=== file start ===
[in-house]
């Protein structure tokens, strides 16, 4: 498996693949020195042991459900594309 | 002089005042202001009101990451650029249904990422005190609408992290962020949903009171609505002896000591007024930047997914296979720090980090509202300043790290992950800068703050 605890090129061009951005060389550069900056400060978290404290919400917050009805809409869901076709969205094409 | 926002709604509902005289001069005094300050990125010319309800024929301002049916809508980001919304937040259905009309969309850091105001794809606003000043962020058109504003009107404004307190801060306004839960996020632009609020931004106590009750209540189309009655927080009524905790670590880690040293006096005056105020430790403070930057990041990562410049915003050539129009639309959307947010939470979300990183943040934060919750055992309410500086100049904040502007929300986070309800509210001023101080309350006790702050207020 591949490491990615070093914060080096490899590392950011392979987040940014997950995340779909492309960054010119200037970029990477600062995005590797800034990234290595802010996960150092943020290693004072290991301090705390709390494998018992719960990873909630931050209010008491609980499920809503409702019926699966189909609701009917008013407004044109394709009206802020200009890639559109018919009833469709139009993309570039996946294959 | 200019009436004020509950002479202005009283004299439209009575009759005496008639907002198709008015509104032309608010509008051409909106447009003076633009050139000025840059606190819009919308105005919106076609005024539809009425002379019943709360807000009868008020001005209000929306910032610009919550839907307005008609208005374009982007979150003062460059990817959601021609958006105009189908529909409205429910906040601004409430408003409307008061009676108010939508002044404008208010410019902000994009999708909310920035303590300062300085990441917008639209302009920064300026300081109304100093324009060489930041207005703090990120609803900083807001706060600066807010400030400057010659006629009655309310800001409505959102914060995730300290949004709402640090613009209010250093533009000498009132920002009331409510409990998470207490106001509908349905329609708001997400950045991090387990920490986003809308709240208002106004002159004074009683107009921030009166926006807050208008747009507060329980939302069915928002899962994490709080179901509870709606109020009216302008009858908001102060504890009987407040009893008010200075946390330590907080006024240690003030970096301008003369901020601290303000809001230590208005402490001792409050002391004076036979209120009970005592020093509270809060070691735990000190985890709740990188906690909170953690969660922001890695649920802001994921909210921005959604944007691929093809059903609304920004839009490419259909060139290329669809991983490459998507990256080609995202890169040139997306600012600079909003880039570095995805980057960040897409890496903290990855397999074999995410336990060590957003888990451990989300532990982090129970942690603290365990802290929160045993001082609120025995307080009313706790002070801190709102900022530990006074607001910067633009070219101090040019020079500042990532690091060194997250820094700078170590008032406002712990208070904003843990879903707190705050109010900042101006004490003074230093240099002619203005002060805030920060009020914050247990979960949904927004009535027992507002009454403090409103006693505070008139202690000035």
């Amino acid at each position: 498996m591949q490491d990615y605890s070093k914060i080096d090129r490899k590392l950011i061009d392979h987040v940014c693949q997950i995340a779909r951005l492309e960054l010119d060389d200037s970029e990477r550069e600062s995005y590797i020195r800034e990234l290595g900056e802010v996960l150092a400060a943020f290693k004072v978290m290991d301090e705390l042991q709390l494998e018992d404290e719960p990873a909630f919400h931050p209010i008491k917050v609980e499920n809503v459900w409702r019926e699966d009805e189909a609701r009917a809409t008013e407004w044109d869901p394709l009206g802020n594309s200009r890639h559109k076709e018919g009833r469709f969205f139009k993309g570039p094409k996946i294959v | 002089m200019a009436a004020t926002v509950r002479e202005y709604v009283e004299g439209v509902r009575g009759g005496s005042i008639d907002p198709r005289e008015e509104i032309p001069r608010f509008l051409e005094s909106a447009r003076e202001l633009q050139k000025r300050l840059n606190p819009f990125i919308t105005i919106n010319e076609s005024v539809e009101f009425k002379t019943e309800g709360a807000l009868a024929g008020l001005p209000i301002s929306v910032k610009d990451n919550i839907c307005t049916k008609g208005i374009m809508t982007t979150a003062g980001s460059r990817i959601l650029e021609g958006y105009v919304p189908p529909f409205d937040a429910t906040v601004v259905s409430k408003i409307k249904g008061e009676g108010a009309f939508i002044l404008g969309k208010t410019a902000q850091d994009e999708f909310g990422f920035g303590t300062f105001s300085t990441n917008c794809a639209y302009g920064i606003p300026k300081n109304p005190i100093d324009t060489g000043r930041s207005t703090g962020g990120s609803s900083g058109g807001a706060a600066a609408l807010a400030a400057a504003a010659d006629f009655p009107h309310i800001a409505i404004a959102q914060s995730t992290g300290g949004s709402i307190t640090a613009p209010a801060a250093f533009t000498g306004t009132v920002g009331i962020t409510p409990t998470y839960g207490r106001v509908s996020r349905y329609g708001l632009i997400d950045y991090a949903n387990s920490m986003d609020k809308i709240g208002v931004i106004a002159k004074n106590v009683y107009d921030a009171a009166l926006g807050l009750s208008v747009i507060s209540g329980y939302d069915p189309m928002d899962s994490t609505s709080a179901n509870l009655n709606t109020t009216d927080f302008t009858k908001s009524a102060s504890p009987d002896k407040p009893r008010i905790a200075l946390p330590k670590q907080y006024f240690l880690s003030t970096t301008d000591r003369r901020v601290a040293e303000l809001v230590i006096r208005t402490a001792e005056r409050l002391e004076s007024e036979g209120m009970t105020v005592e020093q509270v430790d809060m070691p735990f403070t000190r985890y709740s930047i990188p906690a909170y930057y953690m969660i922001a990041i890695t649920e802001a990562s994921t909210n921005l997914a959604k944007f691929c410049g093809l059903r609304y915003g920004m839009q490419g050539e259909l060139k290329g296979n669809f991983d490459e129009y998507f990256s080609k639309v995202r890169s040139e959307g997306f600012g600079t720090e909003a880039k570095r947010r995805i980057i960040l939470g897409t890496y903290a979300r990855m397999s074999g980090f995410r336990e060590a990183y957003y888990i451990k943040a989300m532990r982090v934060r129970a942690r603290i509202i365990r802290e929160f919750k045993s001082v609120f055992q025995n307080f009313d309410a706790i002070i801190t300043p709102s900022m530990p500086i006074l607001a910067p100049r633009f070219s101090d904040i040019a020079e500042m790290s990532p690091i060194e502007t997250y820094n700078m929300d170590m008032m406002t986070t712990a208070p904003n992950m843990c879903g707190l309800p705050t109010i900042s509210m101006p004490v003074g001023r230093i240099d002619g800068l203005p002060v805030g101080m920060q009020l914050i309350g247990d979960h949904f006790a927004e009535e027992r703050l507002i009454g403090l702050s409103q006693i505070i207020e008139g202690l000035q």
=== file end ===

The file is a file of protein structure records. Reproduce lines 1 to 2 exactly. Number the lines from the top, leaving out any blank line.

[in-house]
């Protein structure tokens, strides 16, 4: 498996693949020195042991459900594309 | 002089005042202001009101990451650029249904990422005190609408992290962020949903009171609505002896000591007024930047997914296979720090980090509202300043790290992950800068703050 605890090129061009951005060389550069900056400060978290404290919400917050009805809409869901076709969205094409 | 926002709604509902005289001069005094300050990125010319309800024929301002049916809508980001919304937040259905009309969309850091105001794809606003000043962020058109504003009107404004307190801060306004839960996020632009609020931004106590009750209540189309009655927080009524905790670590880690040293006096005056105020430790403070930057990041990562410049915003050539129009639309959307947010939470979300990183943040934060919750055992309410500086100049904040502007929300986070309800509210001023101080309350006790702050207020 591949490491990615070093914060080096490899590392950011392979987040940014997950995340779909492309960054010119200037970029990477600062995005590797800034990234290595802010996960150092943020290693004072290991301090705390709390494998018992719960990873909630931050209010008491609980499920809503409702019926699966189909609701009917008013407004044109394709009206802020200009890639559109018919009833469709139009993309570039996946294959 | 200019009436004020509950002479202005009283004299439209009575009759005496008639907002198709008015509104032309608010509008051409909106447009003076633009050139000025840059606190819009919308105005919106076609005024539809009425002379019943709360807000009868008020001005209000929306910032610009919550839907307005008609208005374009982007979150003062460059990817959601021609958006105009189908529909409205429910906040601004409430408003409307008061009676108010939508002044404008208010410019902000994009999708909310920035303590300062300085990441917008639209302009920064300026300081109304100093324009060489930041207005703090990120609803900083807001706060600066807010400030400057010659006629009655309310800001409505959102914060995730300290949004709402640090613009209010250093533009000498009132920002009331409510409990998470207490106001509908349905329609708001997400950045991090387990920490986003809308709240208002106004002159004074009683107009921030009166926006807050208008747009507060329980939302069915928002899962994490709080179901509870709606109020009216302008009858908001102060504890009987407040009893008010200075946390330590907080006024240690003030970096301008003369901020601290303000809001230590208005402490001792409050002391004076036979209120009970005592020093509270809060070691735990000190985890709740990188906690909170953690969660922001890695649920802001994921909210921005959604944007691929093809059903609304920004839009490419259909060139290329669809991983490459998507990256080609995202890169040139997306600012600079909003880039570095995805980057960040897409890496903290990855397999074999995410336990060590957003888990451990989300532990982090129970942690603290365990802290929160045993001082609120025995307080009313706790002070801190709102900022530990006074607001910067633009070219101090040019020079500042990532690091060194997250820094700078170590008032406002712990208070904003843990879903707190705050109010900042101006004490003074230093240099002619203005002060805030920060009020914050247990979960949904927004009535027992507002009454403090409103006693505070008139202690000035």